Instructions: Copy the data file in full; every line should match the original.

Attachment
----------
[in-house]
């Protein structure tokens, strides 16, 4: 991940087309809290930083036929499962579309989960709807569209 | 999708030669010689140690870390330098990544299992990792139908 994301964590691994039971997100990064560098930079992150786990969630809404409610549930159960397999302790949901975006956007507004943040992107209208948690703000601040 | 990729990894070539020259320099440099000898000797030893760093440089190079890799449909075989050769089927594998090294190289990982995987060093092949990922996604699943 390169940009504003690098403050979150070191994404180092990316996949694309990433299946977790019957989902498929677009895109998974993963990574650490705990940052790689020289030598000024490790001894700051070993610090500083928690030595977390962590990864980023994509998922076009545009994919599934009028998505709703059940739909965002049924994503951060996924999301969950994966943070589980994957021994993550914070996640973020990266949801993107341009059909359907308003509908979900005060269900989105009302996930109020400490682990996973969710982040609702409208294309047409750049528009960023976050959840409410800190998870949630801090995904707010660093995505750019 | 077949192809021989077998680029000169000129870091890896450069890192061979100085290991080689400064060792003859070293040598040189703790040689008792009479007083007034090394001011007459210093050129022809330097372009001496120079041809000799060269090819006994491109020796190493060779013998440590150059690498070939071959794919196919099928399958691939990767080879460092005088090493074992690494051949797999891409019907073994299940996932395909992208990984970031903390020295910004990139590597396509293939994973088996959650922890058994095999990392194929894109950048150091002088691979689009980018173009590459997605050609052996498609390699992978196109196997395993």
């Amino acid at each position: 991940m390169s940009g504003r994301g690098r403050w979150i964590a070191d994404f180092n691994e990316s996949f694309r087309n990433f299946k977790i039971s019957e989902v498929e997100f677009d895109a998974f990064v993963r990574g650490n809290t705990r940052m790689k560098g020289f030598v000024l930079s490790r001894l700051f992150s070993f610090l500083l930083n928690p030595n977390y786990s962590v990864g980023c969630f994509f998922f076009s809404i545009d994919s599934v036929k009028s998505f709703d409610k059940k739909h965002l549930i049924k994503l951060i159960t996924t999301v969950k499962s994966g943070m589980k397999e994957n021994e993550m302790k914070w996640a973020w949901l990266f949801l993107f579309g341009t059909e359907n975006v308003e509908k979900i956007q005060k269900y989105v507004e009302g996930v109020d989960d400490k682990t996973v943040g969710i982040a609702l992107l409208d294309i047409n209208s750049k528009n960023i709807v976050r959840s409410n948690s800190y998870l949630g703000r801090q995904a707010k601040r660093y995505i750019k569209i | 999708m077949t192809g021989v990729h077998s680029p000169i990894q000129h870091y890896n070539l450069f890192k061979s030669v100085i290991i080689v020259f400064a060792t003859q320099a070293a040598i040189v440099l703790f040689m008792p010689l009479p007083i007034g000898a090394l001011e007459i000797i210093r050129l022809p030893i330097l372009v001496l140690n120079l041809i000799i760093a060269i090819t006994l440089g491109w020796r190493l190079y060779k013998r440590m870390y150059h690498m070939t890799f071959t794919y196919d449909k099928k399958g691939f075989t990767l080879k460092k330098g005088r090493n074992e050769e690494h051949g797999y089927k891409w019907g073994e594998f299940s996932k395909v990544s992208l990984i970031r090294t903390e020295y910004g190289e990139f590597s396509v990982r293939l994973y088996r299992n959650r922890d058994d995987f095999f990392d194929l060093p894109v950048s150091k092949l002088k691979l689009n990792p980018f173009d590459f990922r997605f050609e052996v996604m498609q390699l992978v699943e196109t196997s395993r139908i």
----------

[in-house]
């Protein structure tokens, strides 16, 4: 991940087309809290930083036929499962579309989960709807569209 | 999708030669010689140690870390330098990544299992990792139908 994301964590691994039971997100990064560098930079992150786990969630809404409610549930159960397999302790949901975006956007507004943040992107209208948690703000601040 | 990729990894070539020259320099440099000898000797030893760093440089190079890799449909075989050769089927594998090294190289990982995987060093092949990922996604699943 390169940009504003690098403050979150070191994404180092990316996949694309990433299946977790019957989902498929677009895109998974993963990574650490705990940052790689020289030598000024490790001894700051070993610090500083928690030595977390962590990864980023994509998922076009545009994919599934009028998505709703059940739909965002049924994503951060996924999301969950994966943070589980994957021994993550914070996640973020990266949801993107341009059909359907308003509908979900005060269900989105009302996930109020400490682990996973969710982040609702409208294309047409750049528009960023976050959840409410800190998870949630801090995904707010660093995505750019 | 077949192809021989077998680029000169000129870091890896450069890192061979100085290991080689400064060792003859070293040598040189703790040689008792009479007083007034090394001011007459210093050129022809330097372009001496120079041809000799060269090819006994491109020796190493060779013998440590150059690498070939071959794919196919099928399958691939990767080879460092005088090493074992690494051949797999891409019907073994299940996932395909992208990984970031903390020295910004990139590597396509293939994973088996959650922890058994095999990392194929894109950048150091002088691979689009980018173009590459997605050609052996498609390699992978196109196997395993």
């Amino acid at each position: 991940m390169s940009g504003r994301g690098r403050w979150i964590a070191d994404f180092n691994e990316s996949f694309r087309n990433f299946k977790i039971s019957e989902v498929e997100f677009d895109a998974f990064v993963r990574g650490n809290t705990r940052m790689k560098g020289f030598v000024l930079s490790r001894l700051f992150s070993f610090l500083l930083n928690p030595n977390y786990s962590v990864g980023c969630f994509f998922f076009s809404i545009d994919s599934v036929k009028s998505f709703d409610k059940k739909h965002l549930i049924k994503l951060i159960t996924t999301v969950k499962s994966g943070m589980k397999e994957n021994e993550m302790k914070w996640a973020w949901l990266f949801l993107f579309g341009t059909e359907n975006v308003e509908k979900i956007q005060k269900y989105v507004e009302g996930v109020d989960d400490k682990t996973v943040g969710i982040a609702l992107l409208d294309i047409n209208s750049k528009n960023i709807v976050r959840s409410n948690s800190y998870l949630g703000r801090q995904a707010k601040r660093y995505i750019k569209i | 999708m077949t192809g021989v990729h077998s680029p000169i990894q000129h870091y890896n070539l450069f890192k061979s030669v100085i290991i080689v020259f400064a060792t003859q320099a070293a040598i040189v440099l703790f040689m008792p010689l009479p007083i007034g000898a090394l001011e007459i000797i210093r050129l022809p030893i330097l372009v001496l140690n120079l041809i000799i760093a060269i090819t006994l440089g491109w020796r190493l190079y060779k013998r440590m870390y150059h690498m070939t890799f071959t794919y196919d449909k099928k399958g691939f075989t990767l080879k460092k330098g005088r090493n074992e050769e690494h051949g797999y089927k891409w019907g073994e594998f299940s996932k395909v990544s992208l990984i970031r090294t903390e020295y910004g190289e990139f590597s396509v990982r293939l994973y088996r299992n959650r922890d058994d995987f095999f990392d194929l060093p894109v950048s150091k092949l002088k691979l689009n990792p980018f173009d590459f990922r997605f050609e052996v996604m498609q390699l992978v699943e196109t196997s395993r139908i």